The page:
The 3D platformer genre really came into play during the 32-bit/64-bit era of consoles, with a large number of them falling under the collectathon umbrella. Rare was one of the most well known developers of these at the time with games like Banjo-Kazooie and Donkey Kong 64. While the current team at Rare is working on very different ventures than the past, much of the original team came together to make a spiritual successor to those games with Yooka-Laylee.
Crowdfunding has become a viable source for smaller development teams to get resources to make a game without support from a larger publisher. This led to the original team at Rare forming Playtonic Games and using Kickstarter to fund a return to the classic 3D platformer era, the initial goal of which was reached in less than an hour.
Yooka-Laylee features a very likable cast of characters in the game, which starts off with the titular Yooka and Laylee having their book stolen by an evil corporate CEO, with the pages being scattered all across the in-game world. This story itself is pretty much nonsense, complete with a lot of meta humor, but it’s still a ton of fun to enjoy.
Yooka fills the Banjo role in the game as the more sensible of the duo, but Laylee definitely takes the Kazooie role with her wisecracking and snide remarks. The supporting character Trowzer the snake is the NPC you will interact with the most throughout the game, as he provides you with new moves throughout the game. He is a great example of the type of humor you’ll find in Yooka-Laylee, with him always being a treat to find in each world. Trowzer will give you free moves occasionally, but then you can also purchase special moves tailored to each world separately with the collectible Quills you find in the game.
The game boasts a variety of different moves for Yooka and Laylee to learn throughout the game, which extend beyond the basic attack with Yooka’s tail. Some of the aforementioned free moves that are taught by Trowzer are those that let you advance to the next world, such as giving you the ability to glide early in the game and then later learning how to fly. There are a few paid abilities for each world, with some building off of previous abilities, such as adding a spin dash to your normal rolling attack. Thankfully, these are pretty affordable as long as you are collecting Quills along the way.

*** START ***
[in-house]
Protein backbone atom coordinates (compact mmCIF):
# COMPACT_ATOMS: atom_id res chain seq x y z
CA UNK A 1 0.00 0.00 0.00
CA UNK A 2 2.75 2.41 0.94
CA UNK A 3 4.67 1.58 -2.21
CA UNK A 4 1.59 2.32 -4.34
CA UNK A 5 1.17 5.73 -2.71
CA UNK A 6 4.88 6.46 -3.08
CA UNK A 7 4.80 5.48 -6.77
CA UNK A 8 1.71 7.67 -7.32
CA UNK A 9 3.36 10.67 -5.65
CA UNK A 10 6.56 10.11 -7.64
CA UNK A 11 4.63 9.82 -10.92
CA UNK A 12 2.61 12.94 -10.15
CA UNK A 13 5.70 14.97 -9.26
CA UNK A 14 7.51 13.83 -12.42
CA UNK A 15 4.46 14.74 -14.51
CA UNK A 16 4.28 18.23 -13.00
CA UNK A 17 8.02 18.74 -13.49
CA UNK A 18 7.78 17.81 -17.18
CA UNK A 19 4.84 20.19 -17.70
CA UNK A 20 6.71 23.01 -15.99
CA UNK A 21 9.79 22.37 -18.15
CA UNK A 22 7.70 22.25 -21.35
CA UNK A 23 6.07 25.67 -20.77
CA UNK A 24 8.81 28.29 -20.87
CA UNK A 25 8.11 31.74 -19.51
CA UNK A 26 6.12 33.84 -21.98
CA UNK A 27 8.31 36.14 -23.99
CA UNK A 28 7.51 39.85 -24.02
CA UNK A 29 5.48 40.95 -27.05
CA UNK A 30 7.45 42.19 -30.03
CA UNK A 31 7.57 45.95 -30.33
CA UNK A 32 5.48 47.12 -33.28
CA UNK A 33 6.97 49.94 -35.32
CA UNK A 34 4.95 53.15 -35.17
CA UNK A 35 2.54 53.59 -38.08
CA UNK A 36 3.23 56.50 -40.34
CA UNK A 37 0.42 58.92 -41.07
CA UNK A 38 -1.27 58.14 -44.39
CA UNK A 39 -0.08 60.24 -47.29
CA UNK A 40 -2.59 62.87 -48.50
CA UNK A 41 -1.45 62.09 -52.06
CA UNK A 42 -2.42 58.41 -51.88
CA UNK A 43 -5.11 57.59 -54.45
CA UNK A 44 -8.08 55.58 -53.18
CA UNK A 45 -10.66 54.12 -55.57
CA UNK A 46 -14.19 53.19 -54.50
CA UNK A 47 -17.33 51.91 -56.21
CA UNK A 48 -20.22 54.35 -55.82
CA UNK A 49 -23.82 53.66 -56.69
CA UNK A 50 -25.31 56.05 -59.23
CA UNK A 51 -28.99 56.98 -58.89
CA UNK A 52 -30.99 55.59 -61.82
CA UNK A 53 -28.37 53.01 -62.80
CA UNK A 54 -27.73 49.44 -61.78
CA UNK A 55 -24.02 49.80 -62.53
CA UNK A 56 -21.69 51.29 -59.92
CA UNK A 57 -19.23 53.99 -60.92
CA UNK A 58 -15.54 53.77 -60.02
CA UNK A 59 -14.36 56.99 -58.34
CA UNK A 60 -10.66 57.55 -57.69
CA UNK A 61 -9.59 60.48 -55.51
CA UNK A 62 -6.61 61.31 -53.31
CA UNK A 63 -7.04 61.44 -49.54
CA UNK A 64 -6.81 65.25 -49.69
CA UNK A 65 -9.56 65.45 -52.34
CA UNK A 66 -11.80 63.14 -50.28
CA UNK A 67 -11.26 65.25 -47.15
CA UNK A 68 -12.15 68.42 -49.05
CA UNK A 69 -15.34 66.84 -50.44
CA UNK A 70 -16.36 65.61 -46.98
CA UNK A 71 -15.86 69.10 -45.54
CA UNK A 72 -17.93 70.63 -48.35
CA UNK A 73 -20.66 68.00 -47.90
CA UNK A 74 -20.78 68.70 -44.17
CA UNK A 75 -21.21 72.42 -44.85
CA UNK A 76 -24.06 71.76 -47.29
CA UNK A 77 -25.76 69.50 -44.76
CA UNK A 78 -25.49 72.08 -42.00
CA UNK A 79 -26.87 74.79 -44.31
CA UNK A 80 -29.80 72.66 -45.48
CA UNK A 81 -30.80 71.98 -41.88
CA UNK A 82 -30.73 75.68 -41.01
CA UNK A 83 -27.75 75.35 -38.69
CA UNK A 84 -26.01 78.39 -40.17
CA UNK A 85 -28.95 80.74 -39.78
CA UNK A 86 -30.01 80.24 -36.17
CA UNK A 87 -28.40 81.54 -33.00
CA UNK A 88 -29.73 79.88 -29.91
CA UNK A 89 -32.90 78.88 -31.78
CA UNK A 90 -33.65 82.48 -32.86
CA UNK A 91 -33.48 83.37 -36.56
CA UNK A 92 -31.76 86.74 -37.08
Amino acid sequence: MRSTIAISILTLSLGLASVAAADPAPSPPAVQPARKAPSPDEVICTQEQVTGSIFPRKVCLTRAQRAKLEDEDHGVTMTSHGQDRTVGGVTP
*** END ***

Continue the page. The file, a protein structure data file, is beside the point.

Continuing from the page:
Quills are found all throughout Yooka-Laylee, specifically 200 per world plus 10 in the hub world, and are the game’s equivalent of the collectible Notes. Like in previous games, groups of these are typical found at least nearby each other, which makes them a little easier to collect, though some are very well hidden. The good news is that these do not reset if you leave and re-enter a world, which gives you much more freedom to move between the worlds in the game. This is something that Rare couldn’t handle due to memory restrictions on the Nintendo 64 back in the day, so it’s great to see them choose to go with a much more modern approach here.
While Quills are just found all over the map, the game naturally has to have its equivalent of Jiggys for completing the many little quests in the game, which are known as Pagies. These are of course the scattered pages from Yooka and Laylee’s book that they are searching for and are acquired in many different ways.
Across the five worlds found in the game, each one has a different theme and 25 pagies to collect, along with 20 total in the Hivory Towers hub world. Some of the Pagies are as simple as reaching a certain platform, often due to using one of your abilities, while others can be much more complicated. Some of the most fun and challenging of these are the main boss of each world, which each provide a Pagie for defeating them. The majority of the Pagies are involved with characters exclusive to that world, but there are also recurring characters you’ll come across as well. One of these is the hilariously named Kartos, god of ore, who offers a mine cart challenge of escalating difficulty in each world in exchange for a Pagie. These were a nice callback to the old mine cart levels of the Donkey Kong Country series, making them something to look forward to in each world.